Watson was (when we first moved in together) hopeless. He had no ambition to succeed in life and spent most of his time moping about our lodgings. For quite some time Watson was only useful for paying our monthly rent and having an occasional conversation. It was not until ‘A Study in Scarlet’ as he called it, that Watson began using his time as both a companion and my biographer. He claims that the reason for his lack of ambition was that he was exhausted emotionally from the Afghan campaign, but this seems to be a poor explanation since his experience was a brief one and he almost instantly was engrossed in the Jefferson Hope case.
Holmes, you are crossing a line. I would have never imagined that you viewed my struggles with such pomposity.
My dear doctor, I’ve done nothing of the sort. I am simply documenting your eccentricities as you have documented mine. You did not amend your style of writing despite my protests so I fail to see why I should revise my work because of yours.
It was during ‘The Sign of Four’ that Watson first met Mary Morstan. The overly affectionate nature of Watson resulted in him meeting her on the first day, falling completely in love with her by the second, and eventually becoming engaged by the fourth. It is this absurd enslavement to womankind that has resulted in Watson being married half a dozen times in his very dependant life.
- Holmes! This is unworthy of you!
- I suppose you’re right, Watson. I do, however, get somewhat annoyed when I look back on your selfish withdrawal from our series of cases.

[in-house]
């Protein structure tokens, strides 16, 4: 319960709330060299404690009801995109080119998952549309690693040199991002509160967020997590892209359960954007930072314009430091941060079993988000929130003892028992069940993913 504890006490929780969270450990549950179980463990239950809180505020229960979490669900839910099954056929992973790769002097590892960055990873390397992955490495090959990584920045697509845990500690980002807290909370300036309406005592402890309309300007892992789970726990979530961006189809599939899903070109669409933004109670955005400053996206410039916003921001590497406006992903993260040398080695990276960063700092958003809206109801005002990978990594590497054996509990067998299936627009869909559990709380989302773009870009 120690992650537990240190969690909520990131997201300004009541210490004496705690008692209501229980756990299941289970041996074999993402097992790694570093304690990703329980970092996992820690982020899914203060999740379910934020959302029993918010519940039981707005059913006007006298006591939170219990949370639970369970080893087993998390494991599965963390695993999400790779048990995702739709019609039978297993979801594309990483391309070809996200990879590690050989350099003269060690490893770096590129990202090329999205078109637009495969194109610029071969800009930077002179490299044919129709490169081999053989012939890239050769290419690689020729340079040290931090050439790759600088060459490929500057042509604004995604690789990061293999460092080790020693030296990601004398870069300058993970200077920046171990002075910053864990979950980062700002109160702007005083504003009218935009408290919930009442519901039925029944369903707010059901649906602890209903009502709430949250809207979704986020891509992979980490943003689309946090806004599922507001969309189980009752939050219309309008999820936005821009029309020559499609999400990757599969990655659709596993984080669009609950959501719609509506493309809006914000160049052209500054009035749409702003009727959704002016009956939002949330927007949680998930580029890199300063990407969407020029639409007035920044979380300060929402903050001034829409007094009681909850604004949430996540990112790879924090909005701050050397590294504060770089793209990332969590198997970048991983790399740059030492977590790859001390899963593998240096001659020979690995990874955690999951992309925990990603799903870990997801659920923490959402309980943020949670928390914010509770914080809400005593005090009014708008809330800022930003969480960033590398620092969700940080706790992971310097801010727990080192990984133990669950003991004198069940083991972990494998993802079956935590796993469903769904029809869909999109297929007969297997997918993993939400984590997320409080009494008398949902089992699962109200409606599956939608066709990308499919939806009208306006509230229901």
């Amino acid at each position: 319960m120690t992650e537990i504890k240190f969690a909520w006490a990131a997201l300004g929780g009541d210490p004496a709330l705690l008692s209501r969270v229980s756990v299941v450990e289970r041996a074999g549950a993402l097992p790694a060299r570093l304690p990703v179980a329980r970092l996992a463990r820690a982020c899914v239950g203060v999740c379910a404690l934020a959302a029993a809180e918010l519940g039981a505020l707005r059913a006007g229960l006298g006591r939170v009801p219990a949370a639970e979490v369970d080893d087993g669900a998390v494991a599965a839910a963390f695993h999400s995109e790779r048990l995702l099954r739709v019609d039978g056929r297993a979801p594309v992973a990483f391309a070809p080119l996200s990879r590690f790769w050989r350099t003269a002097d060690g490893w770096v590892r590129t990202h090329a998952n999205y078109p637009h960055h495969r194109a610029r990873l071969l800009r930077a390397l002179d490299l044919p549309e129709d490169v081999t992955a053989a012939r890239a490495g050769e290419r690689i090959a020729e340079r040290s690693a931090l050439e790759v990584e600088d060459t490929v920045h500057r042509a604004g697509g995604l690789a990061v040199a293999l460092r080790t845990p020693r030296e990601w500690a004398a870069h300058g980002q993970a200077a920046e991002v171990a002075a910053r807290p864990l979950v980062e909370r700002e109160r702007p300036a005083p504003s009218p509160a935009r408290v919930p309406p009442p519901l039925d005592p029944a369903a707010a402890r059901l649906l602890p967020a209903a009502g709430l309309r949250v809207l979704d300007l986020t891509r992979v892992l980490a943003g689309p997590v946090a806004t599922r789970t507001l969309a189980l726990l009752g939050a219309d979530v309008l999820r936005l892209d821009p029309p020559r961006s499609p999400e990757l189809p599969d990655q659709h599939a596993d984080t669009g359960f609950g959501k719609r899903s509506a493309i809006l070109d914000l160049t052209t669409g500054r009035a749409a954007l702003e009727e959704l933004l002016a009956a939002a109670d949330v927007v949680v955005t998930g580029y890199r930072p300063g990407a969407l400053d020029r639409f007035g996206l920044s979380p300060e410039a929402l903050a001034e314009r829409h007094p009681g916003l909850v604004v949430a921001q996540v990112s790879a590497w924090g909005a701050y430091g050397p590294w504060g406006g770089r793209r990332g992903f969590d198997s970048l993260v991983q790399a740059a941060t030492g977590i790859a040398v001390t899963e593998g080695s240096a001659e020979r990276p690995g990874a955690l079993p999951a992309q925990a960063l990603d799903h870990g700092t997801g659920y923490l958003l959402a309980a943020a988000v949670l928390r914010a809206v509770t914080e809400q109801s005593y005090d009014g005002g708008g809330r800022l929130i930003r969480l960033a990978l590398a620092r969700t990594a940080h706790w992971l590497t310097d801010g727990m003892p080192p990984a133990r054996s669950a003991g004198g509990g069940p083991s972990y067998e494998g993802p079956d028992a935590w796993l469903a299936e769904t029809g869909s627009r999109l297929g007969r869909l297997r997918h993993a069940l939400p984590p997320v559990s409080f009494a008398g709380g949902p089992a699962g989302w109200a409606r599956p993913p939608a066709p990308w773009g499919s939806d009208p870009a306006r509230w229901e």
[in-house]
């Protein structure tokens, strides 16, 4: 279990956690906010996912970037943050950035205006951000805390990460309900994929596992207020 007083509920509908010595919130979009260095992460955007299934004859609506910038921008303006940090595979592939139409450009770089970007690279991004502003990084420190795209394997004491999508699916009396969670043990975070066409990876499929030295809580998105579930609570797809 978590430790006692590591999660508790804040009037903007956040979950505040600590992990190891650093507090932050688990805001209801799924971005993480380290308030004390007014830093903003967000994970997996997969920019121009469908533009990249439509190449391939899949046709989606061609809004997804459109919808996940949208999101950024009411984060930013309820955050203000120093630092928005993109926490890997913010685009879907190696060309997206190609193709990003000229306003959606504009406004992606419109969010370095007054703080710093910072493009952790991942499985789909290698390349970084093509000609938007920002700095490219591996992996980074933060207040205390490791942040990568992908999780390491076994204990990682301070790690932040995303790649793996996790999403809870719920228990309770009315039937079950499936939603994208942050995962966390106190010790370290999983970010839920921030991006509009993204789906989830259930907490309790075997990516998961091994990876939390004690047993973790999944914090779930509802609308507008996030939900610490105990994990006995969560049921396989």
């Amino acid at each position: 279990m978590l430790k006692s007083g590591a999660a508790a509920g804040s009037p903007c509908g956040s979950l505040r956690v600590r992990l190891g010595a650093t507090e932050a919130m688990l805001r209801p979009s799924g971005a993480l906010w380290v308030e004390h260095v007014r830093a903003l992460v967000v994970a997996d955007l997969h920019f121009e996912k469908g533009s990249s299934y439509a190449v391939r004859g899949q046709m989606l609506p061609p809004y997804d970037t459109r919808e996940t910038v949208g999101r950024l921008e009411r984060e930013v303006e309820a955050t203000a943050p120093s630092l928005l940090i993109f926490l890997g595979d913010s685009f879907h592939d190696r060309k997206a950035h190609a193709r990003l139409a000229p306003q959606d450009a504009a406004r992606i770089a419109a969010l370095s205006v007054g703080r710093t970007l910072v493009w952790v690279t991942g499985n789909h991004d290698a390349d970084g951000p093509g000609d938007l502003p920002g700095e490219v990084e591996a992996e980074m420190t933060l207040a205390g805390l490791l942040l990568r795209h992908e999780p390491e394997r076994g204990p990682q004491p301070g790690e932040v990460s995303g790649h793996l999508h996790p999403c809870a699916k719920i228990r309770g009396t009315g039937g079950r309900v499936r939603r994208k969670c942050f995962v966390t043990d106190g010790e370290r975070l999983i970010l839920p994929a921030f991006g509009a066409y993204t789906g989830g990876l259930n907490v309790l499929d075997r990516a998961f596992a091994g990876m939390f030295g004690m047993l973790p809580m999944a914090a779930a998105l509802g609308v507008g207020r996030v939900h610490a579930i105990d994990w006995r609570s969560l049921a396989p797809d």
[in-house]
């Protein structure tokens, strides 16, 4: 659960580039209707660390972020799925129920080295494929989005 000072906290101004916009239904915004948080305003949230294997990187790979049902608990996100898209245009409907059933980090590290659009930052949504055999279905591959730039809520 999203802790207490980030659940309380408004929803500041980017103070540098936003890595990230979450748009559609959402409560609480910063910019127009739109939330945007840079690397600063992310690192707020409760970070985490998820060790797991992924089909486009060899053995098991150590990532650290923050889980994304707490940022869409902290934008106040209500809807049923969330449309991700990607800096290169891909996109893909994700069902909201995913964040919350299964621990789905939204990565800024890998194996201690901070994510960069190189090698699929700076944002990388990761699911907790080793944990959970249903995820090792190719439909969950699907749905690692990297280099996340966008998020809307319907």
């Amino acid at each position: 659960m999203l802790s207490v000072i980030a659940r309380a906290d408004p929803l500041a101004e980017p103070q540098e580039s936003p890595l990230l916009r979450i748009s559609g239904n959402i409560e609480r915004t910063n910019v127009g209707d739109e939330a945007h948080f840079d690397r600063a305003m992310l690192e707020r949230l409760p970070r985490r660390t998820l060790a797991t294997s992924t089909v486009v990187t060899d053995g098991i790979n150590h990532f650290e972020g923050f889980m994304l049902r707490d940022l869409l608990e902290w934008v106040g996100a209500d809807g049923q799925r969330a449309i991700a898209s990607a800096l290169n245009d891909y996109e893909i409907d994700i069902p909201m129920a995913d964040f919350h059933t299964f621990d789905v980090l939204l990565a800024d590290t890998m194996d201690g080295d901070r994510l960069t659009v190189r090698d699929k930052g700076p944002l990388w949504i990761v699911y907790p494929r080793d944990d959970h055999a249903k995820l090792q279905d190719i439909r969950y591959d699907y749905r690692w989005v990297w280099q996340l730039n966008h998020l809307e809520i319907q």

- Holmes, you will never understand the nature of love.
- Quite so. How unfortunate for me never to experience the rash and self-centered emotion of love that would lead an honest man, like yourself Watson, to desire the young Mary Morstan to lose her fortune so that you may be at liberty to marry her with your conscience clear. Needless to say, that if Jonathan Small had not admitted to throwing her treasure into the Thames river, I would have suspected that you had done so on your way to Miss Mortan’s residence.
Watson’s Medical Career
The only other major interruption to his presence during my cases is his medical career. Shortly after moving out of our flat on Baker Street and marrying Miss Morstan, Watson began his own private medical career. To his credit, Watson was a successful doctor and his sharpened medical skills made him an amiable companion whenever he did tag along during my investigations. It was sometime during my trip to Wonderland and the ‘Great Hiatus’ that Watson discontinued his medical career after the unfortunate death of Mary Morstan.
I do grow weary of typing your biography, Watson. I can see now why you enjoy dramatising my past experiences. Unfortunately, your life has not been the most captivating to document.
Nobody’s life truly is, although I do feel like I gave you full justice in your investigations.
Far from it, Watson. You simply recorded down a point of view of our cases that would sell to the ignorant public since no one is willing to accept the cases as they actually were. They would be much more useful as a systematic demonstration on the science of detection.
You, yourself, didn’t think so when you recorded two of your own cases.
True, Watson, very true. It might be that I, myself, have been sucked into the habit of pleasing the reader. I’ve actually been thinking of creating my own little series of cases out of nothing more then my imagination. There are infinite ideas that spring into my head; how about ‘The Adventure of the Dead Doctor’ or ‘The Case of the Mutilated Army Surgeon’. Not bad, eh, Watson?
Whatever keeps you off the seven percent solution, Holmes.